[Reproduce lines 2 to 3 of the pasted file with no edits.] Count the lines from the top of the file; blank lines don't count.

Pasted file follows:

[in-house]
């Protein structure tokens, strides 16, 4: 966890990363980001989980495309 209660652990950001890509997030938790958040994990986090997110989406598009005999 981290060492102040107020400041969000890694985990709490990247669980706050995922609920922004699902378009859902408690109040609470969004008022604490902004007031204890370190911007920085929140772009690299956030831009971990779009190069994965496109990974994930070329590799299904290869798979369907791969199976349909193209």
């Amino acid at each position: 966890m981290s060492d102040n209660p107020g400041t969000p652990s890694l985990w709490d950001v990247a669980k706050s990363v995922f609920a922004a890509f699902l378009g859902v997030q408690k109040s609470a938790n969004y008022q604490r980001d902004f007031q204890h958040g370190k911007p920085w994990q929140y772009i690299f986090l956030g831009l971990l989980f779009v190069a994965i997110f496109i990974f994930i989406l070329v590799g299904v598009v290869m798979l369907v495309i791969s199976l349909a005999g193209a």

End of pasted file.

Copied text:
């Protein structure tokens, strides 16, 4: 966890990363980001989980495309 209660652990950001890509997030938790958040994990986090997110989406598009005999 981290060492102040107020400041969000890694985990709490990247669980706050995922609920922004699902378009859902408690109040609470969004008022604490902004007031204890370190911007920085929140772009690299956030831009971990779009190069994965496109990974994930070329590799299904290869798979369907791969199976349909193209």
């Amino acid at each position: 966890m981290s060492d102040n209660p107020g400041t969000p652990s890694l985990w709490d950001v990247a669980k706050s990363v995922f609920a922004a890509f699902l378009g859902v997030q408690k109040s609470a938790n969004y008022q604490r980001d902004f007031q204890h958040g370190k911007p920085w994990q929140y772009i690299f986090l956030g831009l971990l989980f779009v190069a994965i997110f496109i990974f994930i989406l070329v590799g299904v598009v290869m798979l369907v495309i791969s199976l349909a005999g193209a």